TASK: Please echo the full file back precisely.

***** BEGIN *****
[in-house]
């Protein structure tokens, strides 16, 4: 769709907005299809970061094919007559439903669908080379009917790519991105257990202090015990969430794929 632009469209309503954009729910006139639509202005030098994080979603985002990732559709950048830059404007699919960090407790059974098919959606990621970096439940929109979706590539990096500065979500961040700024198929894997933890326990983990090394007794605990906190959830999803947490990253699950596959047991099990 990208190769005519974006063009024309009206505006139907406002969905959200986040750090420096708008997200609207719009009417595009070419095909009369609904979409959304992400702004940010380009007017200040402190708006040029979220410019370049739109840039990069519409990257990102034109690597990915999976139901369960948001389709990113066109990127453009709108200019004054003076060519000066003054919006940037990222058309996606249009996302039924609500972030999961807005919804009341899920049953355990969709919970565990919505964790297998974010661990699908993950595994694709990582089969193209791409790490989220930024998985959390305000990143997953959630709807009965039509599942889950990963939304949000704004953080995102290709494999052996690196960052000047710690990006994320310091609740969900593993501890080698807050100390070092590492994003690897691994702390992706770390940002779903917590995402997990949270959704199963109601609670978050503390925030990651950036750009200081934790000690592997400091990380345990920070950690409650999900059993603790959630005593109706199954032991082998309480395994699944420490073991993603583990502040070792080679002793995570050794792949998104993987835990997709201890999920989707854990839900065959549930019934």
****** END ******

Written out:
[in-house]
């Protein structure tokens, strides 16, 4: 769709907005299809970061094919007559439903669908080379009917790519991105257990202090015990969430794929 632009469209309503954009729910006139639509202005030098994080979603985002990732559709950048830059404007699919960090407790059974098919959606990621970096439940929109979706590539990096500065979500961040700024198929894997933890326990983990090394007794605990906190959830999803947490990253699950596959047991099990 990208190769005519974006063009024309009206505006139907406002969905959200986040750090420096708008997200609207719009009417595009070419095909009369609904979409959304992400702004940010380009007017200040402190708006040029979220410019370049739109840039990069519409990257990102034109690597990915999976139901369960948001389709990113066109990127453009709108200019004054003076060519000066003054919006940037990222058309996606249009996302039924609500972030999961807005919804009341899920049953355990969709919970565990919505964790297998974010661990699908993950595994694709990582089969193209791409790490989220930024998985959390305000990143997953959630709807009965039509599942889950990963939304949000704004953080995102290709494999052996690196960052000047710690990006994320310091609740969900593993501890080698807050100390070092590492994003690897691994702390992706770390940002779903917590995402997990949270959704199963109601609670978050503390925030990651950036750009200081934790000690592997400091990380345990920070950690409650999900059993603790959630005593109706199954032991082998309480395994699944420490073991993603583990502040070792080679002793995570050794792949998104993987835990997709201890999920989707854990839900065959549930019934």